However, the good news was that we would now have an extra two days to explore New York, so we got in touch with our lovely friends who live here, and they were very generously happy to put us up at a moment's notice.
Seeing as we were missing out on sailing into the city, we decided to do things the way that people used to arrive in New York, by visiting Ellis Island and sampling a bit of the immigrant experience. Just getting onto the ferry brings you in touch with the feelings of those poor bewildered immigrants as they arrived in the Land of Opportunity. Even though we'd pre-booked our tickets (which by-passed an absolutely huge queue), there was still a long line of jostling people to join and be herded along like cattle before being grunted at by some grumpy security guards.
At last, we finally got on the ferry which took us for those inspirational views of the Statue of Liberty, before taking us to Liberty Island. Somehow, Lady Liberty looks a bit smaller than you'd imagine from a distance across the harbour, but once you get up close, it looks much, much larger than you expect. For those millions of immigrants who'd taken that long, arduous and scary journey across from the Old World, the first glimpse of her must have given them such a spring in their step.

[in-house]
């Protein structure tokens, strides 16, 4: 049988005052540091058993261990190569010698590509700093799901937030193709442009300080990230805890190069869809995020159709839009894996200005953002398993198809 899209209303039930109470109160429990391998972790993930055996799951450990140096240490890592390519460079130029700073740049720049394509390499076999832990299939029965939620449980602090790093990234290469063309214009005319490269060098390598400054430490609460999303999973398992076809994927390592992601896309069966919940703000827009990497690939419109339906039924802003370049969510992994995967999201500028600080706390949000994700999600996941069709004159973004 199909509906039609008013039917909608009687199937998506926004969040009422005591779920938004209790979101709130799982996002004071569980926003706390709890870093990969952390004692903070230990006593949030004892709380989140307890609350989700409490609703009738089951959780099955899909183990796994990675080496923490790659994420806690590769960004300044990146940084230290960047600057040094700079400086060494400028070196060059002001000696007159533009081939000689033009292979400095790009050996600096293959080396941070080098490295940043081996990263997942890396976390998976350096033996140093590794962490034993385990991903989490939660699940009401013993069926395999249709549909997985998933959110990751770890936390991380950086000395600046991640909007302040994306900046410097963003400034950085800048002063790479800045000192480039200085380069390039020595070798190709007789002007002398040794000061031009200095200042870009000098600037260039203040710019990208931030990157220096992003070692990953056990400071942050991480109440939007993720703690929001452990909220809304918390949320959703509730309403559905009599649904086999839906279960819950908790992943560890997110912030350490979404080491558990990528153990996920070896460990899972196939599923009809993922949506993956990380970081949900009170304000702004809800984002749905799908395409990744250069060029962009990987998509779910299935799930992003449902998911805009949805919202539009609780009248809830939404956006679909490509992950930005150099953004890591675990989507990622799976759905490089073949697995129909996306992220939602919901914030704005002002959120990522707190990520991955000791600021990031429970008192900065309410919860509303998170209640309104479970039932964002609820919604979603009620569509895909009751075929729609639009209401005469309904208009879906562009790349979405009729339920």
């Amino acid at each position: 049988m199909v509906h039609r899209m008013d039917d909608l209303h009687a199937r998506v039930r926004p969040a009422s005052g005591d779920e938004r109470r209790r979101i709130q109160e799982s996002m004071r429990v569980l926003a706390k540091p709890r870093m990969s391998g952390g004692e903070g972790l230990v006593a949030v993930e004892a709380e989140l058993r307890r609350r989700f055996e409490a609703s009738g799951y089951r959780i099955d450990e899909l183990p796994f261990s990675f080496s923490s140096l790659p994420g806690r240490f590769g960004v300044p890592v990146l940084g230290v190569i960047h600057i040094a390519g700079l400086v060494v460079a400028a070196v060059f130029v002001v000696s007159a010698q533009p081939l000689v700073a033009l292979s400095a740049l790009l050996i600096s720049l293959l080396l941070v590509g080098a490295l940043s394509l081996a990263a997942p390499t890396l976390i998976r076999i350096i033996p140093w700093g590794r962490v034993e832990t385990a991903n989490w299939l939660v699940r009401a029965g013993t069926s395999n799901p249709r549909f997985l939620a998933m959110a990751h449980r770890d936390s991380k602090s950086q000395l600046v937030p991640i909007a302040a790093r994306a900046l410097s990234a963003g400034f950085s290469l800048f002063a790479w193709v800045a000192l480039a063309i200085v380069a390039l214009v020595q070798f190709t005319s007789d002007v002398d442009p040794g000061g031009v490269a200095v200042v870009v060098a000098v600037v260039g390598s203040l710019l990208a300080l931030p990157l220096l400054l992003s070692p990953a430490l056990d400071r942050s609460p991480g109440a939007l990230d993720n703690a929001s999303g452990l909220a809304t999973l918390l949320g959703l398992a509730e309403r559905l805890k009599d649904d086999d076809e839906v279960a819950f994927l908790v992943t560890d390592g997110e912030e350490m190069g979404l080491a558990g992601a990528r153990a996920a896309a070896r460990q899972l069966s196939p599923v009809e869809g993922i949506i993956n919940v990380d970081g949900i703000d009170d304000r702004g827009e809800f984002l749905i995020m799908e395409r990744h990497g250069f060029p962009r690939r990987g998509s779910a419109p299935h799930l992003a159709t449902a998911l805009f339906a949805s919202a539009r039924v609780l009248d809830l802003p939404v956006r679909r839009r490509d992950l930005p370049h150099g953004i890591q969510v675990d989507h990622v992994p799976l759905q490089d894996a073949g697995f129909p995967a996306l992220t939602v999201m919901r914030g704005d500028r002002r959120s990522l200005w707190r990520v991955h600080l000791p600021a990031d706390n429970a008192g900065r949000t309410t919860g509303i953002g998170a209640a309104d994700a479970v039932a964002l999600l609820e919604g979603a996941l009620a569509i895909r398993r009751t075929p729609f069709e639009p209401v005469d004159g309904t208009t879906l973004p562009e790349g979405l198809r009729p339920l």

There was an excellent audio guide that took us through the story of the statue, why it was built, how it was built, and what it stands for; and then it was time for the main event, the ferry over to Ellis Island. Here there was another audio guide which did a brilliant job of bringing alive the immigrant experience, particularly when combined with the evocative black and white pictures of the anxious immigrants dressed up in their best clothes trying to convince the border guards to let them in.
We heard the stories of the inspections the immigrants were put through – particularly gruesome was the button hook that was used to flip open their eyelids inside out, to check for eye disease; and we heard the heartbreaking stories of those who were rejected for various reasons (age, illness, or unacceptable political beliefs).
Most evocative of the lot, was to walk into the huge cavernous processing hall, and to imagine the emotions of those immigrants, waiting to see if their American Dream would become a reality. We only had 3 hours before we had to get the ferry back, and we could easily have spent the whole day there – an absolutely fascinating place that really puts you in touch with the spirit of America.